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Guilderland Archives — The Altamont Enterprise, February 17, 2011

Winner of Greater Capital Region Spelling Bee
Mateen Sharif, Farnsworth sixth-grader, doesn’t plan to lose in national bee

By Jo E. Prout

GUILDERLAND — Mateen Sharif, a sixth-grader at Farnsworth Middle School, out-spelled 99 other bright students last week to win the regional spelling bee held annually in Albany.

Sharif, 11, will compete in the national spelling bee in Washington, D.C. during Memorial Day week.

“I don’t plan to lose,” Sharif said this week. His parents and brother will accompany him to the competition.

“We are very excited about the upcoming trip to Washington, and about the commitment to do the best he can,” said Sharif’s mother, Mary Derwesh.

Sharif was one of four middle-school students from Farnsworth who competed in the Albany bee. Bill Dong placed fourth in the regional competition. Elena Musteata and Anish Nayak also competed, finishing in the top 12, according to enrichment teacher and spelling coach Deborah Escobar.

“It was very exciting,” Escobar said. “The objective is the learning. The winning is sort of gravy on top when it happens.”

Escobar runs a spelling “boot camp” once a week for students through the enrichment program. “We prepare kids for competitions, like Math Counts, the spelling and geography bees, National History Day, and Future Cities,” Escobar said. “This is the second one we’ve had go in three years.”

In 2009, Luxi Peng, then a seventh-grader at Farnsworth, earned her trip to D.C. by placing first in the Greater Capital Region Spelling Bee, besting nearly 100 other students by spelling the word “geogenous” correctly.

This September, a dozen students joined the Farnsworth spelling boot camp, using flashcards for 1,500 words, and learning the phonetic spellings and pronunciations of each.

“They need to understand how it sounds,” Escobar said. “They all showed tremendous growth. They all started at different places. It was a good opportunity for learning.”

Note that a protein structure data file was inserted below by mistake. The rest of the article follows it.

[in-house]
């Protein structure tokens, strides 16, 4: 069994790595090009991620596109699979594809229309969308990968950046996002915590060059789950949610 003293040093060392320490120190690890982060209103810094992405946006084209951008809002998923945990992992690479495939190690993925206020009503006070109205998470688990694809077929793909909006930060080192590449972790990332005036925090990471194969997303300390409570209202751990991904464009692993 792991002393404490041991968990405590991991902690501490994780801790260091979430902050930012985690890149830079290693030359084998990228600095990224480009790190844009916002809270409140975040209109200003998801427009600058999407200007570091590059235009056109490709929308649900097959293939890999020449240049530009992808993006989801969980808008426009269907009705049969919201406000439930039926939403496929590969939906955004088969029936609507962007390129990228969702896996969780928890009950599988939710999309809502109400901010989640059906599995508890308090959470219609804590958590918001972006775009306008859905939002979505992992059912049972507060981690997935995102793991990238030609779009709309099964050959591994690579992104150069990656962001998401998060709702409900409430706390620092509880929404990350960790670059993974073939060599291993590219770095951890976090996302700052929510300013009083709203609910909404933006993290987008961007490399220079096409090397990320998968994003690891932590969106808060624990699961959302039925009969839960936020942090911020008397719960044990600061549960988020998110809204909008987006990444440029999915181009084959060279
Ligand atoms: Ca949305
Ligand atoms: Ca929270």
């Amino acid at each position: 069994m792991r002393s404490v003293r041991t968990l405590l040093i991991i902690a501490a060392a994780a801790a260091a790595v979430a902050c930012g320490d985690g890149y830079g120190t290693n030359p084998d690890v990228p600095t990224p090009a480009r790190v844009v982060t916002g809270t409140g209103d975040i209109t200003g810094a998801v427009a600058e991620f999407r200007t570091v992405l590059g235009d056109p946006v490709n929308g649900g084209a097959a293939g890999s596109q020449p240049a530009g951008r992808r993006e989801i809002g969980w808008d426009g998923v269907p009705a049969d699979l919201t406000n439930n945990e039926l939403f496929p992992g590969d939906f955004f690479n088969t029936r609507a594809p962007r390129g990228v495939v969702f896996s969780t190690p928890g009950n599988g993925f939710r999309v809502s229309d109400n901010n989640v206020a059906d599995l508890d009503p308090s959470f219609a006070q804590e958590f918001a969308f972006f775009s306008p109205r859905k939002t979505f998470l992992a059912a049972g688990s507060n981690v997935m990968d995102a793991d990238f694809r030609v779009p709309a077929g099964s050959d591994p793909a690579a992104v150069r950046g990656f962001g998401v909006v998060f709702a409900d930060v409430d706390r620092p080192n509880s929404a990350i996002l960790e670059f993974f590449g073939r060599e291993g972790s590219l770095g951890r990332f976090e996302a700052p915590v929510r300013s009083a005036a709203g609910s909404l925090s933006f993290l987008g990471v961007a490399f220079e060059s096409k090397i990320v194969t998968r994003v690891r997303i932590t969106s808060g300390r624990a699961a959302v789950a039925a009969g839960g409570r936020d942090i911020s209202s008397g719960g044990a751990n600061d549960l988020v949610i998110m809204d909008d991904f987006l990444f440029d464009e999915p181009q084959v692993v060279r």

Sharif entered the school spelling bee without being part of the boot camp, but, after doing well at the school event, he joined Escobar and the other students.

“He’s always excelled at spelling,” Derwesh said. She did not want him to compete as a fifth-grader, but, this year, the motivation came from Sharif, himself.

“This was something he initiated. He came home and said he was in the spelling bee,” Derwesh said. 

Sharif will receive the words for national competition today, Thursday. Escobar said that she will continue to meet with him. In addition to the flash-card method used for the first bees, Sharif will now use a software application. He plans to study on a daily basis, he said.

Sharif said that he would not recommend competing if a student does not like going onstage.

“If you’re someone who likes competing, then I would recommend it,” he said.

“I appreciate all the support he received from his teachers at Guilderland Elementary and Farnsworth Middle School,” said Derwesh.

At the national competition, Derwesh said, the first phase of the bee will be a written exam, which will whittle the number of competitors down from 290 to about 50. Two oral competitions will reduce them further to 12 to 15 students for the final competition.

Sharif is not worried, he said.

“Academically, he’s an A student,” Derwesh said.

“He’s a very bright boy, very hard-working,” Escobar agreed.

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